In Paul’s case, Saul means "desired," and Paul means "small."
Barnabas and Paul immediately left in obedience to the call of the Holy Spirit with the blessing of the church, who fasted, prayed, and laid their hands on them.
Wherever they went, they went first to the synagogues. However, their first indication of success is when Paul rebukes the Jewish sorcerer Elymas (or Barjesus), who is then struck with blindness. This led to the proconsul of Paphos becoming a believer.
John Mark, who had come with them, then leaves them to go back to Jerusalem, which would become a source of great strife between Barnabas and Paul on their next journey. In fact, it would lead to their going their separate ways.
Luke is already referring to the company as "Paul and his companions" (v. 13) so it hasn’t taken long at all for Paul to be seen as the leader.
Their next stop is another Antioch, this one in Pisidia, and we finally get a taste of just what Paul and Barnabas have been saying in the synagogues. What we find is that his message is remarkably like Peter’s was.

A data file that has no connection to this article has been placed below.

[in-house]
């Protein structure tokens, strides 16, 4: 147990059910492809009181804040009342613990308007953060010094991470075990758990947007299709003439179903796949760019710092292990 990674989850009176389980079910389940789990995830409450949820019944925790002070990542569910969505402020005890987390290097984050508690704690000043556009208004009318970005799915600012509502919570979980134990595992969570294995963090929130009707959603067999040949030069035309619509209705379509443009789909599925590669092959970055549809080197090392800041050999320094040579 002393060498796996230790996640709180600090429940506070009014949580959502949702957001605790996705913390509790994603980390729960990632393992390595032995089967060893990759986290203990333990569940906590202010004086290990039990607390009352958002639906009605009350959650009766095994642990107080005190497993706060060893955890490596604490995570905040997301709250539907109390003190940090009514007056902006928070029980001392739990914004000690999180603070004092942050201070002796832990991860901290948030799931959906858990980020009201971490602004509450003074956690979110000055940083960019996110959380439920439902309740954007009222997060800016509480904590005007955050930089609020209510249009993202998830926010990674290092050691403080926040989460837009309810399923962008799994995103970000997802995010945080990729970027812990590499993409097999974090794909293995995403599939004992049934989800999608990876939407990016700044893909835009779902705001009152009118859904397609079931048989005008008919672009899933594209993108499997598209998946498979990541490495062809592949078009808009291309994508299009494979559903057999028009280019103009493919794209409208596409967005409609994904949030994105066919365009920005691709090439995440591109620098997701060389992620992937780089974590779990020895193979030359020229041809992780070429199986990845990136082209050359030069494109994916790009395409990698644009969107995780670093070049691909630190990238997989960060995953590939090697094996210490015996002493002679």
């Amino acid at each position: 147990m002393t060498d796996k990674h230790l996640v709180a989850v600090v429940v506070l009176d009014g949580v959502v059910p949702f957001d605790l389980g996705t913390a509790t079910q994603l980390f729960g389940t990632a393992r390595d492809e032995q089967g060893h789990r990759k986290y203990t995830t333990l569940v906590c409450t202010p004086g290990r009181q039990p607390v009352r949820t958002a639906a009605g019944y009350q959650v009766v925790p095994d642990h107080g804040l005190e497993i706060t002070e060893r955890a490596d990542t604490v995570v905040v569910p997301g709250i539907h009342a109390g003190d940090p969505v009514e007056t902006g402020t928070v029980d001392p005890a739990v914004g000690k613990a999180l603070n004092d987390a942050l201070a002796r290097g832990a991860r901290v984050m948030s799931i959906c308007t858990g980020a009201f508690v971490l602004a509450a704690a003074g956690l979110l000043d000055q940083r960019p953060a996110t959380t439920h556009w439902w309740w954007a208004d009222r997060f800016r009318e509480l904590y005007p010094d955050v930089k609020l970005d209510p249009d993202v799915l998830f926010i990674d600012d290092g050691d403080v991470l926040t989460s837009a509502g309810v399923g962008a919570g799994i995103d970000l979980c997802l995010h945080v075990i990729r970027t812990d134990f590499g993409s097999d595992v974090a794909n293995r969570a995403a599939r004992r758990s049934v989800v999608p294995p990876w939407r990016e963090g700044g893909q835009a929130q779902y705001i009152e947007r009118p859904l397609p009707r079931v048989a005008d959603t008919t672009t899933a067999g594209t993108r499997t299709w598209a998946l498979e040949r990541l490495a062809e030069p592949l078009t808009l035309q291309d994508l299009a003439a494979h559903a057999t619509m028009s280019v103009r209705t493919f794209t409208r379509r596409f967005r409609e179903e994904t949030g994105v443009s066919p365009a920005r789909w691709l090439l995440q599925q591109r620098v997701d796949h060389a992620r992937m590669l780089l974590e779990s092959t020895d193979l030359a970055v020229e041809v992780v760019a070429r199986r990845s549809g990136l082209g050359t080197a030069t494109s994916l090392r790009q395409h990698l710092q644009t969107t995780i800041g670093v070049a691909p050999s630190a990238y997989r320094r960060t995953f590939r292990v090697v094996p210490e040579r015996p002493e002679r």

We preach to you the good news of the promise made to the fathers, that God has fulfilled this promise to our children in that he has raised up Jesus. (vv. 32-33).
Paul refers to the other apostles as being the witnesses of the resurrection (v. 31), but he is proclaiming a resurrected Christ who can save by his own mighty power, just as Peter did. No deep theology, no explanation of the atonement, no doctrine of sin, just a proclamation that Jesus Christ is the Messiah as proven by the fact that God raised him from the dead.
As a result, through him the forgiveness of sins is proclaimed, and "through him everyone who believes is freed from all things, from which you could not be freed through the Law of Moses" (vv. 38-39, cf. Rom. 8:3-4).
Paul gives them some warnings, but at this point both Jews and Gentiles are listening to what he said, following them out to hear more (v. 43).
Paul and Barnabas urge them to "continue in the grace of God" (v. 43). It’s important to understand what the grace of God is. The grace of God is the power that goes to work in us as Christians. It breaks sin’s power over us (Rom. 6:14), teaches us how to live (Tit. 2:11-14), helps us in time of need (Heb. 4:16), and empowers us for service (1 Pet. 4:10-11).